Nattiel accepted an athletic scholarship to attend the University of Florida in Gainesville, where he was a wide receiver for coach Charley Pell and coach Galen Hall's Florida Gators football teams from 1983 to 1986.[7] Notwithstanding his high school background as a quarterback, he was recruited as a defensive back and possibly as a wide receiver, but necessity his freshman year in 1983 forced the coaches' choice.[8] When senior Gators receiver Dwayne Dixon was hobbled half way through the season, Nattiel started in his place and established his own reputation as a future star receiver to be watched.[8] Nattiel was a key target of Gators quarterback Kerwin Bell during the 1984 and 1985 seasons, when the Gators posted identical 9–1–1 overall win-loss records and led the Southeastern Conference (SEC) with best-in-the-conference records of 5–0–1 and 5–1. Memorably, he dashed ninety-six yards on a touchdown pass from Bell in the Gators' 27–0 victory over the rival Georgia Bulldogs in 1984, contributing to his nickname, "Ricky the Rocket."[9] Nattiel finished his college career with 117 receptions for 2,086 yards and eighteen touchdowns; he also had 589 yards in punt returns.[7] He was a team captain, a first-team All-SEC selection and a second-team All-American in 1986, and received the Gators' Fergie Ferguson Award as the senior who most displayed "outstanding leadership, courage and character."[7]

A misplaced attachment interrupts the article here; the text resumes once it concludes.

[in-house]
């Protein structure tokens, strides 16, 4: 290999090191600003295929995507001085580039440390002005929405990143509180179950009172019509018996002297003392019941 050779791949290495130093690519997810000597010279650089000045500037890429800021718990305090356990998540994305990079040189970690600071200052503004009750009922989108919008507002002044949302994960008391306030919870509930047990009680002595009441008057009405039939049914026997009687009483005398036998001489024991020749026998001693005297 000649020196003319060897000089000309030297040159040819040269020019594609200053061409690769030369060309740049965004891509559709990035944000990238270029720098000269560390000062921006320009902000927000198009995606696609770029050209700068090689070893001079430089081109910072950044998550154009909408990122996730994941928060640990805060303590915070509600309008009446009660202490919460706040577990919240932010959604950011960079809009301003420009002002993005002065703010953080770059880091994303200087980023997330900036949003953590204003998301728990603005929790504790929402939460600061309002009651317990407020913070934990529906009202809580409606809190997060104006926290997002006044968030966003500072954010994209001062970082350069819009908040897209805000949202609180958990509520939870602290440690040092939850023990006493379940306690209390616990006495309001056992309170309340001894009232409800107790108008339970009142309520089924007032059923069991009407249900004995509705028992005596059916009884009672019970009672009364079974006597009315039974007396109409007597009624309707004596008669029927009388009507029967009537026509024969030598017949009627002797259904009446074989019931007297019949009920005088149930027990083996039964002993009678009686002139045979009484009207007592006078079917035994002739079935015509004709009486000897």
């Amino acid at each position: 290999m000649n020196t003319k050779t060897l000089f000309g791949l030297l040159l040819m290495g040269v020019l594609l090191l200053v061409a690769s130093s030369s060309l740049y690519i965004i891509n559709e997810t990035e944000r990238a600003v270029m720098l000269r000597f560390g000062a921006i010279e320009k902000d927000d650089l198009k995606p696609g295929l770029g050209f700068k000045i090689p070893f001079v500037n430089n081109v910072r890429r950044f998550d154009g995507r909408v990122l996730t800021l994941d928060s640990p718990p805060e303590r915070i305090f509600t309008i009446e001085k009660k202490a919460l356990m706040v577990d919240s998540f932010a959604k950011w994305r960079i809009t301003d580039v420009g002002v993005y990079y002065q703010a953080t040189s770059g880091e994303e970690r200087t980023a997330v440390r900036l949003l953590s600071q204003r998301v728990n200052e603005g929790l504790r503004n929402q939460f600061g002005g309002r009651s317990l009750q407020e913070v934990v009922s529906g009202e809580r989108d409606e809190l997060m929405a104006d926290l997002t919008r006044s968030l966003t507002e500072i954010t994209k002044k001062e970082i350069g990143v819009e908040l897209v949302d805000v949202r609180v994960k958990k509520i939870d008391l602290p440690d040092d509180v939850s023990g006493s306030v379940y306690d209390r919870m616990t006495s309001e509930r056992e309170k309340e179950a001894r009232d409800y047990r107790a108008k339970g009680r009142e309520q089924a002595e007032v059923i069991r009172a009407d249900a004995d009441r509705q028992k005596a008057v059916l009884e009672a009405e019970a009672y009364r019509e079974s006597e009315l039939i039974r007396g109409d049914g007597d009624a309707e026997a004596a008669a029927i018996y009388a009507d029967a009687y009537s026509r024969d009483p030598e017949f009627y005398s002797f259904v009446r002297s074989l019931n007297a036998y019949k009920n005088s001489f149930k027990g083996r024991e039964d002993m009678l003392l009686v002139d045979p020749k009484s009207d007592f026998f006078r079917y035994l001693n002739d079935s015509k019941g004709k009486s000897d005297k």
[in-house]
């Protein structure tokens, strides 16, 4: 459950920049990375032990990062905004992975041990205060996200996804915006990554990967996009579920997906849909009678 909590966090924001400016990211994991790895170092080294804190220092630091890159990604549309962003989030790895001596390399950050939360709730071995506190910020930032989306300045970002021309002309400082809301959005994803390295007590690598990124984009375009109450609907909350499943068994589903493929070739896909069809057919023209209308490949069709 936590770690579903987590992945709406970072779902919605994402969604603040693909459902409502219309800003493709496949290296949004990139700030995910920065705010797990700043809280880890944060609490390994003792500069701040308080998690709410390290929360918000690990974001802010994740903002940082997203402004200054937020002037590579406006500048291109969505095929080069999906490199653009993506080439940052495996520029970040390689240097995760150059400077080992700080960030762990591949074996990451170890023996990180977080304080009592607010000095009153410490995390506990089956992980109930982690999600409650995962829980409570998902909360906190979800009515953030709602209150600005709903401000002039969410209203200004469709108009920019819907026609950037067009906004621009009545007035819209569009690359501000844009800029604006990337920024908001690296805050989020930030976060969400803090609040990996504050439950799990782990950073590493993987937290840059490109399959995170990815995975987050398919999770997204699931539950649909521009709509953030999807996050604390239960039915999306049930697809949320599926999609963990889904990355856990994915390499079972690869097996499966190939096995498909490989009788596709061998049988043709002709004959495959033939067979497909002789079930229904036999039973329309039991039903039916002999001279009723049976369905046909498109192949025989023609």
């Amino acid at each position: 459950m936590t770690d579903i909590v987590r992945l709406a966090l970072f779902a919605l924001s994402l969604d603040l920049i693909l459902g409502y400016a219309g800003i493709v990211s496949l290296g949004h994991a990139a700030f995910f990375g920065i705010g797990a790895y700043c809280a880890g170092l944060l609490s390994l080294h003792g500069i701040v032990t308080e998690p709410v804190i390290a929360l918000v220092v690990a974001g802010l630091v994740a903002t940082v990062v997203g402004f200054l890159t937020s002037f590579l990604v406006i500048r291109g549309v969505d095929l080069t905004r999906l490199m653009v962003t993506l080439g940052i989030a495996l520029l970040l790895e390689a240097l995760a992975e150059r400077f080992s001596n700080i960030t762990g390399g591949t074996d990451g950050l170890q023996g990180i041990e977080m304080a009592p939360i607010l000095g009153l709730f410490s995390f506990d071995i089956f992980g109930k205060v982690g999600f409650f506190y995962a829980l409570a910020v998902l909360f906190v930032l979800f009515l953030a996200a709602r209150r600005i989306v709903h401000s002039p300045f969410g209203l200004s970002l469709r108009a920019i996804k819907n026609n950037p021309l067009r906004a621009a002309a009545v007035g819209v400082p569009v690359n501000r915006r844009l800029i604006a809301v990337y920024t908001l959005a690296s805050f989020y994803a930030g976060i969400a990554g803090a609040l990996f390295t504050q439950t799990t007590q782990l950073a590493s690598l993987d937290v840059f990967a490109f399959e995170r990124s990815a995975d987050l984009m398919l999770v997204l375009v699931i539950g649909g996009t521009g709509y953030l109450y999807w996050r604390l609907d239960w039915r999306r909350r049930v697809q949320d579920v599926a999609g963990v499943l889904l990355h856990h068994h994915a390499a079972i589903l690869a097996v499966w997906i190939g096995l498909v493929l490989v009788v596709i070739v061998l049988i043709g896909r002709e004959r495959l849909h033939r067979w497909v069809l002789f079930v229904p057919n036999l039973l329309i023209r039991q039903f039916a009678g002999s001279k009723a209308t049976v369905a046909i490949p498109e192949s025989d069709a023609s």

Nattiel was recognized by the SEC Academic Honor Roll in 1984 and 1986.[7] He graduated from the University of Florida with a bachelor's degree in public health in 1987, and he was inducted into the University of Florida Athletic Hall of Fame as a "Gator Great" in 1998.[10][11] In one of a series of articles written for The Gainesville Sun in 2006, the Sun sports editors recognized him as the No. 46 all-time greatest Gator of the first 100 years of Florida football.[12]

Professional career[edit]